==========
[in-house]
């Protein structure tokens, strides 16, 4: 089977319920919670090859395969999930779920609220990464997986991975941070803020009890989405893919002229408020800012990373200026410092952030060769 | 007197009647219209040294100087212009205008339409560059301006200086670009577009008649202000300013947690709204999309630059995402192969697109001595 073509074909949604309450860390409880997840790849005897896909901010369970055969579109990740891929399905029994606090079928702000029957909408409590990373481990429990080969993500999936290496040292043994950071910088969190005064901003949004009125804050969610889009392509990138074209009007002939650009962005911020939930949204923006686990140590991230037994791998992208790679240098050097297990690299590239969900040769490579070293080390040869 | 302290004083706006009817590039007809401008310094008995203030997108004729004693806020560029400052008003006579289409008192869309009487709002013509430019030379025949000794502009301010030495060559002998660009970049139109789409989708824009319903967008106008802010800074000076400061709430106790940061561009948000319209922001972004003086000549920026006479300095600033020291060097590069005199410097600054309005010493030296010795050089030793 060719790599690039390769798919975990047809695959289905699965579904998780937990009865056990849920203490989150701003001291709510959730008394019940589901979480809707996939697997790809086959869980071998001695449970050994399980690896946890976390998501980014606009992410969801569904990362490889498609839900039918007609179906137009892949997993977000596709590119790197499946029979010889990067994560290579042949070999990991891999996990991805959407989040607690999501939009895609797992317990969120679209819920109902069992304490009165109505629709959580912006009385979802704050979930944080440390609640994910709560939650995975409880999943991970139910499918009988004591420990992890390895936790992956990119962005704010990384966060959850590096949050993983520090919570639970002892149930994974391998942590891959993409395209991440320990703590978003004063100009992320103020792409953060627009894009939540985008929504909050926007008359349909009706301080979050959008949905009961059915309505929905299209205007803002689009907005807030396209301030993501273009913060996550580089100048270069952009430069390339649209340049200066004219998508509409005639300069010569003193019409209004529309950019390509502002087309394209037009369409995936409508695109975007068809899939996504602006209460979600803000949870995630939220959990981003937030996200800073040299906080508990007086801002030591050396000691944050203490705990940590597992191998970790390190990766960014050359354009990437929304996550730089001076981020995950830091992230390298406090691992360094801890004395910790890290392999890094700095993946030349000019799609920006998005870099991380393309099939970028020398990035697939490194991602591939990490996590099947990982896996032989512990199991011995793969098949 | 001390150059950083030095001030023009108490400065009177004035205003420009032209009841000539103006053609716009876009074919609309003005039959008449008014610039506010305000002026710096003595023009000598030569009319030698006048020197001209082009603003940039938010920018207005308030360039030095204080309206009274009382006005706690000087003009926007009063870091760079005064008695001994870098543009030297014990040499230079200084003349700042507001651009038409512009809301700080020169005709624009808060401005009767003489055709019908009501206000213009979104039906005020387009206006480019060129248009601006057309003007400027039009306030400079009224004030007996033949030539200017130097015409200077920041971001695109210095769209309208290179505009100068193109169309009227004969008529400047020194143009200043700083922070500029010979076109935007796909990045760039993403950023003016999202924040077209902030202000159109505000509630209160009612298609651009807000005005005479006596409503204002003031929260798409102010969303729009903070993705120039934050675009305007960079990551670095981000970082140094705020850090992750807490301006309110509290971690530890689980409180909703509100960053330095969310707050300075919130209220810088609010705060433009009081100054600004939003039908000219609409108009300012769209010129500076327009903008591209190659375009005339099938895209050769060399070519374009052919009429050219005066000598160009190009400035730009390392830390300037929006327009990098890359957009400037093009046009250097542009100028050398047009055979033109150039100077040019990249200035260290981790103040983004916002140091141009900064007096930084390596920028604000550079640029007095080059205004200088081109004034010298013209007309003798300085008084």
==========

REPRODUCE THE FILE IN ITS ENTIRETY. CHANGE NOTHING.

[in-house]
């Protein structure tokens, strides 16, 4: 089977319920919670090859395969999930779920609220990464997986991975941070803020009890989405893919002229408020800012990373200026410092952030060769 | 007197009647219209040294100087212009205008339409560059301006200086670009577009008649202000300013947690709204999309630059995402192969697109001595 073509074909949604309450860390409880997840790849005897896909901010369970055969579109990740891929399905029994606090079928702000029957909408409590990373481990429990080969993500999936290496040292043994950071910088969190005064901003949004009125804050969610889009392509990138074209009007002939650009962005911020939930949204923006686990140590991230037994791998992208790679240098050097297990690299590239969900040769490579070293080390040869 | 302290004083706006009817590039007809401008310094008995203030997108004729004693806020560029400052008003006579289409008192869309009487709002013509430019030379025949000794502009301010030495060559002998660009970049139109789409989708824009319903967008106008802010800074000076400061709430106790940061561009948000319209922001972004003086000549920026006479300095600033020291060097590069005199410097600054309005010493030296010795050089030793 060719790599690039390769798919975990047809695959289905699965579904998780937990009865056990849920203490989150701003001291709510959730008394019940589901979480809707996939697997790809086959869980071998001695449970050994399980690896946890976390998501980014606009992410969801569904990362490889498609839900039918007609179906137009892949997993977000596709590119790197499946029979010889990067994560290579042949070999990991891999996990991805959407989040607690999501939009895609797992317990969120679209819920109902069992304490009165109505629709959580912006009385979802704050979930944080440390609640994910709560939650995975409880999943991970139910499918009988004591420990992890390895936790992956990119962005704010990384966060959850590096949050993983520090919570639970002892149930994974391998942590891959993409395209991440320990703590978003004063100009992320103020792409953060627009894009939540985008929504909050926007008359349909009706301080979050959008949905009961059915309505929905299209205007803002689009907005807030396209301030993501273009913060996550580089100048270069952009430069390339649209340049200066004219998508509409005639300069010569003193019409209004529309950019390509502002087309394209037009369409995936409508695109975007068809899939996504602006209460979600803000949870995630939220959990981003937030996200800073040299906080508990007086801002030591050396000691944050203490705990940590597992191998970790390190990766960014050359354009990437929304996550730089001076981020995950830091992230390298406090691992360094801890004395910790890290392999890094700095993946030349000019799609920006998005870099991380393309099939970028020398990035697939490194991602591939990490996590099947990982896996032989512990199991011995793969098949 | 001390150059950083030095001030023009108490400065009177004035205003420009032209009841000539103006053609716009876009074919609309003005039959008449008014610039506010305000002026710096003595023009000598030569009319030698006048020197001209082009603003940039938010920018207005308030360039030095204080309206009274009382006005706690000087003009926007009063870091760079005064008695001994870098543009030297014990040499230079200084003349700042507001651009038409512009809301700080020169005709624009808060401005009767003489055709019908009501206000213009979104039906005020387009206006480019060129248009601006057309003007400027039009306030400079009224004030007996033949030539200017130097015409200077920041971001695109210095769209309208290179505009100068193109169309009227004969008529400047020194143009200043700083922070500029010979076109935007796909990045760039993403950023003016999202924040077209902030202000159109505000509630209160009612298609651009807000005005005479006596409503204002003031929260798409102010969303729009903070993705120039934050675009305007960079990551670095981000970082140094705020850090992750807490301006309110509290971690530890689980409180909703509100960053330095969310707050300075919130209220810088609010705060433009009081100054600004939003039908000219609409108009300012769209010129500076327009903008591209190659375009005339099938895209050769060399070519374009052919009429050219005066000598160009190009400035730009390392830390300037929006327009990098890359957009400037093009046009250097542009100028050398047009055979033109150039100077040019990249200035260290981790103040983004916002140091141009900064007096930084390596920028604000550079640029007095080059205004200088081109004034010298013209007309003798300085008084």